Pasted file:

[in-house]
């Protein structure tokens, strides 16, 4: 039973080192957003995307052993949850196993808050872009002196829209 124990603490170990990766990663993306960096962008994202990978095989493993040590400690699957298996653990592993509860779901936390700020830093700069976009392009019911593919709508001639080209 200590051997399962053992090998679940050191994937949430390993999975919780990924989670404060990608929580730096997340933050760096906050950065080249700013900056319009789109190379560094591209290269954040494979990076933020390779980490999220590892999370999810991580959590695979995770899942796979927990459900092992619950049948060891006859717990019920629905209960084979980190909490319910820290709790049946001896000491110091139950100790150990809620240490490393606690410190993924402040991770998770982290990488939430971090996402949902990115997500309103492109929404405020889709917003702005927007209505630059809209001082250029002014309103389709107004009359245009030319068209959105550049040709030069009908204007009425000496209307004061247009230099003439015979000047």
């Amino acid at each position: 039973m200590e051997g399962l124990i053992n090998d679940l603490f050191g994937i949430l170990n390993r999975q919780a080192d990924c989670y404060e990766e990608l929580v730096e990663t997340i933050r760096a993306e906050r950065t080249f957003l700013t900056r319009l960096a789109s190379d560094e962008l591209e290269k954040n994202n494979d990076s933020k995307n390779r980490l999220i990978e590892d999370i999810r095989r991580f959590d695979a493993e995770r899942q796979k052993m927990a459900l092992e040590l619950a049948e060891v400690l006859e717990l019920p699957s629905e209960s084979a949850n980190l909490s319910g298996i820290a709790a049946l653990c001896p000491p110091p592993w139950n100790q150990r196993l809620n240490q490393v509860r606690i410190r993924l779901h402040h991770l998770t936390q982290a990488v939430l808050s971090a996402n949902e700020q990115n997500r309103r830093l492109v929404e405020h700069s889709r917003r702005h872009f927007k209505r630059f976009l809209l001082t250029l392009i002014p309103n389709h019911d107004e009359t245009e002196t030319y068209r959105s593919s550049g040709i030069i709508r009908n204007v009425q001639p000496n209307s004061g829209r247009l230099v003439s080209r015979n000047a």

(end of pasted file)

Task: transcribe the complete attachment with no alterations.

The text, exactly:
[in-house]
């Protein structure tokens, strides 16, 4: 039973080192957003995307052993949850196993808050872009002196829209 124990603490170990990766990663993306960096962008994202990978095989493993040590400690699957298996653990592993509860779901936390700020830093700069976009392009019911593919709508001639080209 200590051997399962053992090998679940050191994937949430390993999975919780990924989670404060990608929580730096997340933050760096906050950065080249700013900056319009789109190379560094591209290269954040494979990076933020390779980490999220590892999370999810991580959590695979995770899942796979927990459900092992619950049948060891006859717990019920629905209960084979980190909490319910820290709790049946001896000491110091139950100790150990809620240490490393606690410190993924402040991770998770982290990488939430971090996402949902990115997500309103492109929404405020889709917003702005927007209505630059809209001082250029002014309103389709107004009359245009030319068209959105550049040709030069009908204007009425000496209307004061247009230099003439015979000047």
């Amino acid at each position: 039973m200590e051997g399962l124990i053992n090998d679940l603490f050191g994937i949430l170990n390993r999975q919780a080192d990924c989670y404060e990766e990608l929580v730096e990663t997340i933050r760096a993306e906050r950065t080249f957003l700013t900056r319009l960096a789109s190379d560094e962008l591209e290269k954040n994202n494979d990076s933020k995307n390779r980490l999220i990978e590892d999370i999810r095989r991580f959590d695979a493993e995770r899942q796979k052993m927990a459900l092992e040590l619950a049948e060891v400690l006859e717990l019920p699957s629905e209960s084979a949850n980190l909490s319910g298996i820290a709790a049946l653990c001896p000491p110091p592993w139950n100790q150990r196993l809620n240490q490393v509860r606690i410190r993924l779901h402040h991770l998770t936390q982290a990488v939430l808050s971090a996402n949902e700020q990115n997500r309103r830093l492109v929404e405020h700069s889709r917003r702005h872009f927007k209505r630059f976009l809209l001082t250029l392009i002014p309103n389709h019911d107004e009359t245009e002196t030319y068209r959105s593919s550049g040709i030069i709508r009908n204007v009425q001639p000496n209307s004061g829209r247009l230099v003439s080209r015979n000047a």